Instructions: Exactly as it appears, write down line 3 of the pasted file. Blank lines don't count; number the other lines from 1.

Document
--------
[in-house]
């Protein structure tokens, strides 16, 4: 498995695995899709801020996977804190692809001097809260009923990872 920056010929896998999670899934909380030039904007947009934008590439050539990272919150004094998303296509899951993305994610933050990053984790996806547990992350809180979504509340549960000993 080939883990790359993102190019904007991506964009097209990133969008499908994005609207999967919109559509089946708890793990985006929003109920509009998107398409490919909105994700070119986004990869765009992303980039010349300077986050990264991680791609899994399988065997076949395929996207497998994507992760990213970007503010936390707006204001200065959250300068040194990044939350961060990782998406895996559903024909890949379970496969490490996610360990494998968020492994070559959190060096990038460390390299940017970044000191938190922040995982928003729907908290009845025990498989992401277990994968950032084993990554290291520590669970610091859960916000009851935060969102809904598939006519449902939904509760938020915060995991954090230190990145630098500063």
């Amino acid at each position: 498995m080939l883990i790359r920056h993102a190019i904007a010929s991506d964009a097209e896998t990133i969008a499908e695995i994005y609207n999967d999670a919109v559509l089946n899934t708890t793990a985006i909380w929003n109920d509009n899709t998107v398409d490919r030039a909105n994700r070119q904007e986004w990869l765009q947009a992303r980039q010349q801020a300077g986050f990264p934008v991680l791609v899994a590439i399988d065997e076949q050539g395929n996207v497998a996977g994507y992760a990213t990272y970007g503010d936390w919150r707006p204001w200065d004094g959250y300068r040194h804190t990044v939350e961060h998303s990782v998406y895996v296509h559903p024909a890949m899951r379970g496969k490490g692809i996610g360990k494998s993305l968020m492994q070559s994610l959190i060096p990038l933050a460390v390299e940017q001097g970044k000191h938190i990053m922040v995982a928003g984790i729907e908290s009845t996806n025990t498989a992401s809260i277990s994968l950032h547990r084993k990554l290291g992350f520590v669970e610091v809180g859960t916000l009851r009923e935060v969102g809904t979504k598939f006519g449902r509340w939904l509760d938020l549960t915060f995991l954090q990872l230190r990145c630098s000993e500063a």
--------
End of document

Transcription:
């Amino acid at each position: 498995m080939l883990i790359r920056h993102a190019i904007a010929s991506d964009a097209e896998t990133i969008a499908e695995i994005y609207n999967d999670a919109v559509l089946n899934t708890t793990a985006i909380w929003n109920d509009n899709t998107v398409d490919r030039a909105n994700r070119q904007e986004w990869l765009q947009a992303r980039q010349q801020a300077g986050f990264p934008v991680l791609v899994a590439i399988d065997e076949q050539g395929n996207v497998a996977g994507y992760a990213t990272y970007g503010d936390w919150r707006p204001w200065d004094g959250y300068r040194h804190t990044v939350e961060h998303s990782v998406y895996v296509h559903p024909a890949m899951r379970g496969k490490g692809i996610g360990k494998s993305l968020m492994q070559s994610l959190i060096p990038l933050a460390v390299e940017q001097g970044k000191h938190i990053m922040v995982a928003g984790i729907e908290s009845t996806n025990t498989a992401s809260i277990s994968l950032h547990r084993k990554l290291g992350f520590v669970e610091v809180g859960t916000l009851r009923e935060v969102g809904t979504k598939f006519g449902r509340w939904l509760d938020l549960t915060f995991l954090q990872l230190r990145c630098s000993e500063a």